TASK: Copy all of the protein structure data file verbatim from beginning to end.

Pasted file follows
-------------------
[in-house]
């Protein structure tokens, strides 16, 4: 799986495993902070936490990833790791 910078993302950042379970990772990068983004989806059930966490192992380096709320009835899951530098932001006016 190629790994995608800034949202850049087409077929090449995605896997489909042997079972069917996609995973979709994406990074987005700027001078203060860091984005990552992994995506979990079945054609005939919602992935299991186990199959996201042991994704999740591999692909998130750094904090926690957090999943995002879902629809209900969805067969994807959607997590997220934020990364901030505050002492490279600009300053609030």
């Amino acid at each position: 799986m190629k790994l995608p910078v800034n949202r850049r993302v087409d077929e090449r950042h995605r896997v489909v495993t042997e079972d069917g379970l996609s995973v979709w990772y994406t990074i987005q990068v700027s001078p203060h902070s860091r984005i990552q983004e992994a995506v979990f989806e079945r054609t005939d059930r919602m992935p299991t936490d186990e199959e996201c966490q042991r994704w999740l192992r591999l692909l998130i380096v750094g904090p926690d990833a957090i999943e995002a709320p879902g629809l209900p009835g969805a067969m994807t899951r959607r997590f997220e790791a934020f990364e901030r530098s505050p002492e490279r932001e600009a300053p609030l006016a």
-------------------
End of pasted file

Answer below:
[in-house]
């Protein structure tokens, strides 16, 4: 799986495993902070936490990833790791 910078993302950042379970990772990068983004989806059930966490192992380096709320009835899951530098932001006016 190629790994995608800034949202850049087409077929090449995605896997489909042997079972069917996609995973979709994406990074987005700027001078203060860091984005990552992994995506979990079945054609005939919602992935299991186990199959996201042991994704999740591999692909998130750094904090926690957090999943995002879902629809209900969805067969994807959607997590997220934020990364901030505050002492490279600009300053609030």
């Amino acid at each position: 799986m190629k790994l995608p910078v800034n949202r850049r993302v087409d077929e090449r950042h995605r896997v489909v495993t042997e079972d069917g379970l996609s995973v979709w990772y994406t990074i987005q990068v700027s001078p203060h902070s860091r984005i990552q983004e992994a995506v979990f989806e079945r054609t005939d059930r919602m992935p299991t936490d186990e199959e996201c966490q042991r994704w999740l192992r591999l692909l998130i380096v750094g904090p926690d990833a957090i999943e995002a709320p879902g629809l209900p009835g969805a067969m994807t899951r959607r997590f997220e790791a934020f990364e901030r530098s505050p002492e490279r932001e600009a300053p609030l006016a």